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READERSVOICE.COM aims to collect a few interesting reading tips. A few months ago, I came across a book called Forensics, True Stories from Australian Police Files (The Five Mile Press) by Vikki Petraitis. Cases covered include the police investigation of a fatal hit and run collision on the Hume Highway; the tale of Poison Ivy, a drug addict who met men in Melbourne bars, went with them to their rooms, drugged their coffee and robbed them; and the story of a woman bludgeoned to death in an empty house at St Albans in Melbourne’s west. Some of these cases involved an extensive, even excrutiating amount of police footwork over many months. But the author tells the stories in a fast-paced and interesting way. Vikki Petraitis is the author of a number of true crime books, including The Frankston Murders, and she gives some good reading tips in this interview.

READERSVOICE.COM: I like the way the stories in Forensics, True Stories From Australian Police Files, are packed with information. Is it difficult finding the central thread of some stories, which chronicle a lot of police doing a lot of work, like all the footwork and chasing up of leads that went into Death at Violet Town?

VIKKI PETRAITIS: The central thread of a story usually comes to me in an interview. When someone is telling you a story of the most amazing case they’ve ever worked on – which is what I usually ask them for – the central theme will become obvious straight away. It might be dogged pursuit, or it might be good triumphing over evil, or it might be the cops fighting for justice for a victim who had no one else to fight for them. True crime stories are a little easier to do than fiction, because they all have a chronology to follow. As a writer, I can interfere with that a bit – like when I show an ending at a beginning, but the chronology is there to be followed which takes a lot of decision-making out of the picture.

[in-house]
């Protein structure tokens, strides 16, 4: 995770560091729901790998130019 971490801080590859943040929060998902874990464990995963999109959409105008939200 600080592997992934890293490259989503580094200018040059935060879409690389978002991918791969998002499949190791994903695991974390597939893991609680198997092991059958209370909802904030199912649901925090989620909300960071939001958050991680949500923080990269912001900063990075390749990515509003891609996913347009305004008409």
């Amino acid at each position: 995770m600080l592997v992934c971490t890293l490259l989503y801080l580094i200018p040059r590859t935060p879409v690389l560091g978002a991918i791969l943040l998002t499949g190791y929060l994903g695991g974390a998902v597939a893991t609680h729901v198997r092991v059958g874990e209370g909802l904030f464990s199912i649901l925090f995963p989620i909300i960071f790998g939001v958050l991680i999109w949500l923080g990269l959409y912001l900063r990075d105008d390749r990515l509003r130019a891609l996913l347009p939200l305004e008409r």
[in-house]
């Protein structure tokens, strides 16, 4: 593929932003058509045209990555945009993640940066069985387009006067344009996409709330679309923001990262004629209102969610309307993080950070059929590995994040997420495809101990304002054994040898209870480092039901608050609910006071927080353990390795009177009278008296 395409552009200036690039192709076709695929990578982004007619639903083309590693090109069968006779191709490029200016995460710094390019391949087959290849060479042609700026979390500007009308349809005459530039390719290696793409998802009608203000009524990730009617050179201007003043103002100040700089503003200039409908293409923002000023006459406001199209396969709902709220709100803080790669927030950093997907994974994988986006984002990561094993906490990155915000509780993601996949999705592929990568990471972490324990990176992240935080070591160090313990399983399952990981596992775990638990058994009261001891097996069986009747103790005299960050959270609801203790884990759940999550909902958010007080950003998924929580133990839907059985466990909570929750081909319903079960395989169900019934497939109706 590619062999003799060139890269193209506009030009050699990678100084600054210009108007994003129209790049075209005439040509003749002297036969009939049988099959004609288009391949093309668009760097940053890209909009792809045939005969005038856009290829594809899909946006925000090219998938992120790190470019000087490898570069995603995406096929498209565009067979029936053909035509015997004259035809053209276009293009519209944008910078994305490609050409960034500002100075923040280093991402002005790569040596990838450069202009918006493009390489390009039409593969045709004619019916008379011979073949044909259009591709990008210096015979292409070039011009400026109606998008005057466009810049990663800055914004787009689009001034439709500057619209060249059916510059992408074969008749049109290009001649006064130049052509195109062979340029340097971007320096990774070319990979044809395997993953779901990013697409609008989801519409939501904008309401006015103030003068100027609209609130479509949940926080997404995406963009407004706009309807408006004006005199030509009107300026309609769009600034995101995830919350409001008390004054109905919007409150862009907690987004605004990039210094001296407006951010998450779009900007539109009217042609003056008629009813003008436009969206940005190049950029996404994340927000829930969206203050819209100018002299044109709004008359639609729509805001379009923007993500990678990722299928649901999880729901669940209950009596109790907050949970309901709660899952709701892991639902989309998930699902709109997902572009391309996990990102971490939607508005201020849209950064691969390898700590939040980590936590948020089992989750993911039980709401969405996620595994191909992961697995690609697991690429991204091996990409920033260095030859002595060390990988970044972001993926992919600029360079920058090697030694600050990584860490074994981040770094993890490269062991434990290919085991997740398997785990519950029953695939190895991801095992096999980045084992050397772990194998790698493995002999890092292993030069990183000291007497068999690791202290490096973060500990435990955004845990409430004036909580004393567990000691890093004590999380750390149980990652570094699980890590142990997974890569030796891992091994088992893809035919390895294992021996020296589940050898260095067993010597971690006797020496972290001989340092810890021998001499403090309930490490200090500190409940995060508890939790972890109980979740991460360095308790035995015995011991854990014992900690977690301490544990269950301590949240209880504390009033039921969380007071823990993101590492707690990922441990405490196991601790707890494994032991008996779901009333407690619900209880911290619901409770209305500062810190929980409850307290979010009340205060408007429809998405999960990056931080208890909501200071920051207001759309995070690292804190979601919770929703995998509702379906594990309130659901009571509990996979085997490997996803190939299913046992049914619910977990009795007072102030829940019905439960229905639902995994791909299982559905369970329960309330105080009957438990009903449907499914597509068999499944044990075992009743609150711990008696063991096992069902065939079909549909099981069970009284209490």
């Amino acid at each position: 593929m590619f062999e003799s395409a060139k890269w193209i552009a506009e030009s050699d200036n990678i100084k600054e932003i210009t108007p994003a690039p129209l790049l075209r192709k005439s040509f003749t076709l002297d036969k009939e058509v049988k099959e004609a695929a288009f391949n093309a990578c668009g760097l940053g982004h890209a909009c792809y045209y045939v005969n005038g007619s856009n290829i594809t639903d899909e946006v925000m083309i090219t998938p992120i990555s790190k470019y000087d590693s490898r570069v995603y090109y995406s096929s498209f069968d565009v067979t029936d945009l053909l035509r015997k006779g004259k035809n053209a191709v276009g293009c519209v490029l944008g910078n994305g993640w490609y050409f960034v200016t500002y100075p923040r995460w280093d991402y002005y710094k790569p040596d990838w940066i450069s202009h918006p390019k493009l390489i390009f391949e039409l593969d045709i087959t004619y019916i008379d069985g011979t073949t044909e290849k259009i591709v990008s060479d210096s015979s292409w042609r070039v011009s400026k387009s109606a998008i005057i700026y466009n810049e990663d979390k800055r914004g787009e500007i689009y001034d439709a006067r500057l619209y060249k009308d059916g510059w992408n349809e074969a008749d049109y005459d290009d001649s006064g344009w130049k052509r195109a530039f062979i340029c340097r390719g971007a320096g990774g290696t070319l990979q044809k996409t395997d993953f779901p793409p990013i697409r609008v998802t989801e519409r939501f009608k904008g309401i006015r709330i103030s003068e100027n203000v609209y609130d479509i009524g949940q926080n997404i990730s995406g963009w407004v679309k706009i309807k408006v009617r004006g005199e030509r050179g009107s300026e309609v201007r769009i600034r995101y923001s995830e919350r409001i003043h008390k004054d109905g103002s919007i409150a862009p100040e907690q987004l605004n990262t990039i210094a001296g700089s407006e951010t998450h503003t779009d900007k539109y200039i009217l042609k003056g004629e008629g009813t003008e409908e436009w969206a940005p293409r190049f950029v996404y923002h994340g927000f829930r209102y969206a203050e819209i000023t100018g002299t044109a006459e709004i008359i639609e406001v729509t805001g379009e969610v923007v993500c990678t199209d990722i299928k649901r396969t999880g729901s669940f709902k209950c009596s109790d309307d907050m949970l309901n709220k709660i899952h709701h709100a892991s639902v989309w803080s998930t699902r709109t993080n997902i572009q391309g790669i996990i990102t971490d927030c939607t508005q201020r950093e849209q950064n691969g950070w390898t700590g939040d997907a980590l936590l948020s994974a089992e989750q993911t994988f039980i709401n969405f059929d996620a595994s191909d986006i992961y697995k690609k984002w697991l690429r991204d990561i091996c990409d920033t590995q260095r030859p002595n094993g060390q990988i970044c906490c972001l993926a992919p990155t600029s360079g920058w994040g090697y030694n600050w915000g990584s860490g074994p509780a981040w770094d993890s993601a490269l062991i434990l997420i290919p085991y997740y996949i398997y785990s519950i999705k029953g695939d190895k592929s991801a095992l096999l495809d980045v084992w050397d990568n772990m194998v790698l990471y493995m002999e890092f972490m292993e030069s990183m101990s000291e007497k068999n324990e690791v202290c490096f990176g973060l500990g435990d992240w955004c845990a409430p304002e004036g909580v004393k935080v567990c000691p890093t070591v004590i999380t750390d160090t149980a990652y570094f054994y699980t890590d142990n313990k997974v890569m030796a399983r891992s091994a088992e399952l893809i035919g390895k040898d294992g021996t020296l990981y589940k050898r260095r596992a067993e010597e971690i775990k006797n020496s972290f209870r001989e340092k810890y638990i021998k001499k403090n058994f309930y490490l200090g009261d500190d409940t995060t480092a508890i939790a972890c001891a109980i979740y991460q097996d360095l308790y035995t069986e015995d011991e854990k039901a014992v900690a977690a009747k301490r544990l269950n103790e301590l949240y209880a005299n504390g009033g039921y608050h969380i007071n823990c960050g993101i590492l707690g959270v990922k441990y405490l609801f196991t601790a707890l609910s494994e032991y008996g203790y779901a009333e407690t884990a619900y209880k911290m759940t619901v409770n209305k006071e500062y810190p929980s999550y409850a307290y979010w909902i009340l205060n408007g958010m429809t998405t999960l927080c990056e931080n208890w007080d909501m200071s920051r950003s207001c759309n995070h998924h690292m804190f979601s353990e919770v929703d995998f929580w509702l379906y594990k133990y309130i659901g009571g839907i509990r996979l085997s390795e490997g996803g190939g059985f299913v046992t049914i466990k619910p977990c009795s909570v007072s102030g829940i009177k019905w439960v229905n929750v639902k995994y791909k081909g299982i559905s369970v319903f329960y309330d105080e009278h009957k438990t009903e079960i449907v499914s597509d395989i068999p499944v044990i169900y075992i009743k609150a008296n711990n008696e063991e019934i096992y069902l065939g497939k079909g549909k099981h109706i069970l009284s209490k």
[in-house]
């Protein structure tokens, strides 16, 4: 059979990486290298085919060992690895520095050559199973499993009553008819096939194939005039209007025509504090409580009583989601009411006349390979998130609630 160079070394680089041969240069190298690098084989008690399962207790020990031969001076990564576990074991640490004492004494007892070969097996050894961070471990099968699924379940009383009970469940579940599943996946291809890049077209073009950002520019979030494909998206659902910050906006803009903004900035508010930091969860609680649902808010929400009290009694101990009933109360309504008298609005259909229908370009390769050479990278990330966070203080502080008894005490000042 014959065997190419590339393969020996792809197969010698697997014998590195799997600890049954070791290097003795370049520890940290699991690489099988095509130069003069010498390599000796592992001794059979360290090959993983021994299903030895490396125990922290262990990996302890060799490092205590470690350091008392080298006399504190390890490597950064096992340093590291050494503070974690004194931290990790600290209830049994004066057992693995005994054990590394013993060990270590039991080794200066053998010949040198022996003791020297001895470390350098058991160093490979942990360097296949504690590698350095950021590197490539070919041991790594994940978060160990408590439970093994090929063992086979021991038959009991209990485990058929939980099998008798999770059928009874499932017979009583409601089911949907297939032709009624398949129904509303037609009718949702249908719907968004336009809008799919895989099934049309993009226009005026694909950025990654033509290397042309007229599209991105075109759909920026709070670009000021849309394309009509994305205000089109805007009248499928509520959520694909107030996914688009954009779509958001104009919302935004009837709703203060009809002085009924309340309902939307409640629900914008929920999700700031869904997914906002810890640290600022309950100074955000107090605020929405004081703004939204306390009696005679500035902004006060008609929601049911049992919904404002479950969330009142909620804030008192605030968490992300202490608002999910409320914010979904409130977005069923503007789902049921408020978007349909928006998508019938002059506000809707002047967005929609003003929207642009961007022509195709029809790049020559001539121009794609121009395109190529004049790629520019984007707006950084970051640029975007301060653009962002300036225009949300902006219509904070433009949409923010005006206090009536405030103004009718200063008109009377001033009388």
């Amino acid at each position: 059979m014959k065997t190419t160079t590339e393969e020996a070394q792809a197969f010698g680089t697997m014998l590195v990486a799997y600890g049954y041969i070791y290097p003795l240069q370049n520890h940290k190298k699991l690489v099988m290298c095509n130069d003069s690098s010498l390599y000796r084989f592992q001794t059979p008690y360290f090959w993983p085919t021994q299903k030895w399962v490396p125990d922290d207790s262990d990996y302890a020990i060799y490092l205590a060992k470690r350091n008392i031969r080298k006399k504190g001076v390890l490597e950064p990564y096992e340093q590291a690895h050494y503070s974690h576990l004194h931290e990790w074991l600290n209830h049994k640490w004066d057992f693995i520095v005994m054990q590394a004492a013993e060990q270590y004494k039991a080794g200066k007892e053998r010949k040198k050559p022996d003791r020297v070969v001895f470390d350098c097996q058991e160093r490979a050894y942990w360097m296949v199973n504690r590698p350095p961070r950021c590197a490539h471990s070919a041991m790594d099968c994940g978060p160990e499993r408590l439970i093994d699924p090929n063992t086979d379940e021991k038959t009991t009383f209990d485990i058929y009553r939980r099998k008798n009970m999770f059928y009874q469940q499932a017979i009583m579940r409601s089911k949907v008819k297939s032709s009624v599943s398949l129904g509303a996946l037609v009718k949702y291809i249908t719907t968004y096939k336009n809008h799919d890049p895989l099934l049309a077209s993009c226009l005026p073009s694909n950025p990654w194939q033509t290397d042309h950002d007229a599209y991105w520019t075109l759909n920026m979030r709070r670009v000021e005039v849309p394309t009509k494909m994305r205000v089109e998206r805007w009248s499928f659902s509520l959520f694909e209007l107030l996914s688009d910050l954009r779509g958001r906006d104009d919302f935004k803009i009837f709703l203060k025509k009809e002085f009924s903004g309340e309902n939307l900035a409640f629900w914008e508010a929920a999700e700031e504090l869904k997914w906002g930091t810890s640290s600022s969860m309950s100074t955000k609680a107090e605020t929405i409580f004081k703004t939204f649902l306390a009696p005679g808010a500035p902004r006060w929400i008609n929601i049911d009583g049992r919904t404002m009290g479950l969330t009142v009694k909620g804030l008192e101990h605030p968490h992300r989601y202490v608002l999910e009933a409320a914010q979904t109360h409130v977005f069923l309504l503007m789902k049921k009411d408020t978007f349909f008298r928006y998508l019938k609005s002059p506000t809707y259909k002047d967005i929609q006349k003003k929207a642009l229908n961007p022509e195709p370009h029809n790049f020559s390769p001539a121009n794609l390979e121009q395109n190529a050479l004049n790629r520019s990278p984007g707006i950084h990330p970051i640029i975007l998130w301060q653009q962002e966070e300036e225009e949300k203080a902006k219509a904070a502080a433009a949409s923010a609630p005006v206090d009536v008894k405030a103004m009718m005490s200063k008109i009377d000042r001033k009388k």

RV: The police procedurals in the book have fast-paced plots, although the investigators face a frustratingly drawn out process. Is plot the main attraction for you for crime stories and writing in general, and what makes a good plot in true-crime? The need to avert a recurrence, for example, in the case of the rapist in The Blooding?

VP: It might sound funny, but I don’t usually choose the story. With a lot of these, I simply approached cops from different squads and divisions and asked for their best story. These were usually ones that either touched them personally in some way, or used all of the resources of the squad and stretched their investigative abilities. Sometimes it was the helplessness of the victim who begged for justice. Sometimes I might get the choice of a couple and choose the one that sounds the most interesting. Before I began writing, I read a book about writing true crime and it suggested that the best true crime stories are the ones with lots of ‘and then’ elements. A guy was killed in a hit-run and then it turned out to be murder and then the cops found out that his twin sister was his sole beneficiary and then… I think that works as a formula for deciding on a story. If it’s too clear cut, then it doesn’t make a good true crime story.

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-copyright Simon Sandall